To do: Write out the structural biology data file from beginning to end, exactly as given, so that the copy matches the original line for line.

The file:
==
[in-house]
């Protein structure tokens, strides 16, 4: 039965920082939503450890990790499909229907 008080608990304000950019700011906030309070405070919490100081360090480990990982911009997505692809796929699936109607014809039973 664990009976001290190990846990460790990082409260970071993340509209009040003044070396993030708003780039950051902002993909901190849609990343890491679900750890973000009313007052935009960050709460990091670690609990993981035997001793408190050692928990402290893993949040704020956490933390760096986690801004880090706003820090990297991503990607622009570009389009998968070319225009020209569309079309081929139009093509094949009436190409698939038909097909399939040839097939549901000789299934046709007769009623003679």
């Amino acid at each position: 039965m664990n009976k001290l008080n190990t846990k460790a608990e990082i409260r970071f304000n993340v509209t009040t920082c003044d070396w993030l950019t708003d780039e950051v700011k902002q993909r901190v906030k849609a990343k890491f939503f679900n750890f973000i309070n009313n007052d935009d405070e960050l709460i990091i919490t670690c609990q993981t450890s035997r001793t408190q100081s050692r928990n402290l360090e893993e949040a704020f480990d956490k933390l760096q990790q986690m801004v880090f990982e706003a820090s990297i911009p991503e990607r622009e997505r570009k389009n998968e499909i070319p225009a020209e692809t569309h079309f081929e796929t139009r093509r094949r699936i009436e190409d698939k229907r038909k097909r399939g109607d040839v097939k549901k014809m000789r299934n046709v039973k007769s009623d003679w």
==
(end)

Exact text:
[in-house]
């Protein structure tokens, strides 16, 4: 039965920082939503450890990790499909229907 008080608990304000950019700011906030309070405070919490100081360090480990990982911009997505692809796929699936109607014809039973 664990009976001290190990846990460790990082409260970071993340509209009040003044070396993030708003780039950051902002993909901190849609990343890491679900750890973000009313007052935009960050709460990091670690609990993981035997001793408190050692928990402290893993949040704020956490933390760096986690801004880090706003820090990297991503990607622009570009389009998968070319225009020209569309079309081929139009093509094949009436190409698939038909097909399939040839097939549901000789299934046709007769009623003679």
């Amino acid at each position: 039965m664990n009976k001290l008080n190990t846990k460790a608990e990082i409260r970071f304000n993340v509209t009040t920082c003044d070396w993030l950019t708003d780039e950051v700011k902002q993909r901190v906030k849609a990343k890491f939503f679900n750890f973000i309070n009313n007052d935009d405070e960050l709460i990091i919490t670690c609990q993981t450890s035997r001793t408190q100081s050692r928990n402290l360090e893993e949040a704020f480990d956490k933390l760096q990790q986690m801004v880090f990982e706003a820090s990297i911009p991503e990607r622009e997505r570009k389009n998968e499909i070319p225009a020209e692809t569309h079309f081929e796929t139009r093509r094949r699936i009436e190409d698939k229907r038909k097909r399939g109607d040839v097939k549901k014809m000789r299934n046709v039973k007769s009623d003679w």